PORTLAND -- Justin Wilcox no longer smokes cigarettes. He relaxes with e-cigarettes. When he is finished with the e-juice, containing liquid nicotine, he stores it in a carrying case, out of the reach of his 4-year-old son.
"It's out of sight, out of mind," said Wilcox. "If I keep the case closed and locked up he's not going to touch it."
What works for the Wilcox family does not work for every family.
Figures just released by Oregon and Washington poison centers highlight an alarming problem. Kids are getting their hands on e-juice. Since 2010, more than 130 kids were poisoned by it.
"They either got it on their skin and are ingesting it through their skin or they're actually ingesting the product," said Jim Williams of the Washington Poison Centers.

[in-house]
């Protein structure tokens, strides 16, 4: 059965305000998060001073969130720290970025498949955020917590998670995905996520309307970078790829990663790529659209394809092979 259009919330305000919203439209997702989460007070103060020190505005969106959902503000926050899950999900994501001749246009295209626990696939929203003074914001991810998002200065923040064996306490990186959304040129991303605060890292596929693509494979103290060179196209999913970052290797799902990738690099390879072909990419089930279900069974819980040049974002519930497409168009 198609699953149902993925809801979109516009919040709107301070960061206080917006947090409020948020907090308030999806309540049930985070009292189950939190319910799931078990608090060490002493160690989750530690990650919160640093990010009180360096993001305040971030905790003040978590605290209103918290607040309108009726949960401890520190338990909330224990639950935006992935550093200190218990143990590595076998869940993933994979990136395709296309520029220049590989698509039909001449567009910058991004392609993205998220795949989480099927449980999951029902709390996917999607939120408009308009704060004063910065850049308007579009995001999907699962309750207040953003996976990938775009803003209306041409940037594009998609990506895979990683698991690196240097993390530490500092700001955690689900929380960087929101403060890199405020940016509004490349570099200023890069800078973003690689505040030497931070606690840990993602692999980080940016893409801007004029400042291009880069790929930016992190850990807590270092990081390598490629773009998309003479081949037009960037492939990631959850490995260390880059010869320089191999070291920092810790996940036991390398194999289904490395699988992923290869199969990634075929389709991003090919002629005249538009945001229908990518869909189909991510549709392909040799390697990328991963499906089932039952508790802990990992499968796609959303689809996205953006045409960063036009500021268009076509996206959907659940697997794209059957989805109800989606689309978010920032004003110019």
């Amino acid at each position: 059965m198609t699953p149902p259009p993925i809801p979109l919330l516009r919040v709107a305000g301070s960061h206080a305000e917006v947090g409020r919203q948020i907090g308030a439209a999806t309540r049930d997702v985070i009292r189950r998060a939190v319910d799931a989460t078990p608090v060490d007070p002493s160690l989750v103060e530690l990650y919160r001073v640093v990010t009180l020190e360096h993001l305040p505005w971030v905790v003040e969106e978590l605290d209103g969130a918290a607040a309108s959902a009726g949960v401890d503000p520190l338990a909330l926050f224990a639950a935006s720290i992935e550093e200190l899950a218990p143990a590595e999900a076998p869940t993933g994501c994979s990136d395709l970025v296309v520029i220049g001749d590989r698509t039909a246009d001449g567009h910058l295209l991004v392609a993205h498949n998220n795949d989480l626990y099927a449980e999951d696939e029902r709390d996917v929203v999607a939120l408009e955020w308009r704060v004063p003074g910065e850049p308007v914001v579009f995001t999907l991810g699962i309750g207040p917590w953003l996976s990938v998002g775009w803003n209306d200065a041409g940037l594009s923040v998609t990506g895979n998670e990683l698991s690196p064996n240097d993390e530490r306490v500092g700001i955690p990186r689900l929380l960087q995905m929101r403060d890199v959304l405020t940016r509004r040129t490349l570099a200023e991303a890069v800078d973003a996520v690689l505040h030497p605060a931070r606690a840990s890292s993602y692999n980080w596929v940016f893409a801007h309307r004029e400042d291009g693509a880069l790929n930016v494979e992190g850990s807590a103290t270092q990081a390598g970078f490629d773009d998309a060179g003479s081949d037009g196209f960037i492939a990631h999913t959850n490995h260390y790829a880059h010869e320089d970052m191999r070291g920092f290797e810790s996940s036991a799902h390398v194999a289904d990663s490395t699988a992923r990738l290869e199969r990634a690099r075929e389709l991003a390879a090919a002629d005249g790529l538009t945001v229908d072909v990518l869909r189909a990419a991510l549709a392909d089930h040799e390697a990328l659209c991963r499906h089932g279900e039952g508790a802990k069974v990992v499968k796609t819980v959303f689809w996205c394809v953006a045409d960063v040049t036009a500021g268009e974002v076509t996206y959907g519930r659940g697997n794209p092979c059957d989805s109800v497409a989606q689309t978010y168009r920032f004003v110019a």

"What the studies have shown is that there is a wide variability of what's in the product versus what the product states is in it," added Scott Neal of the King County Public Health Department.
E-juice poisoning can lead to nausea or vomiting. It has yet to lead to death.
Justin Wilcox is happy to hear that, but he still plans to be safe when vaping.
"These kids are my life," he said. "I would never bring anything around them that was dangerous or potentially hazardous."
If you think your child has been poisoned by e-juice you are urged to contact a poison center immediately.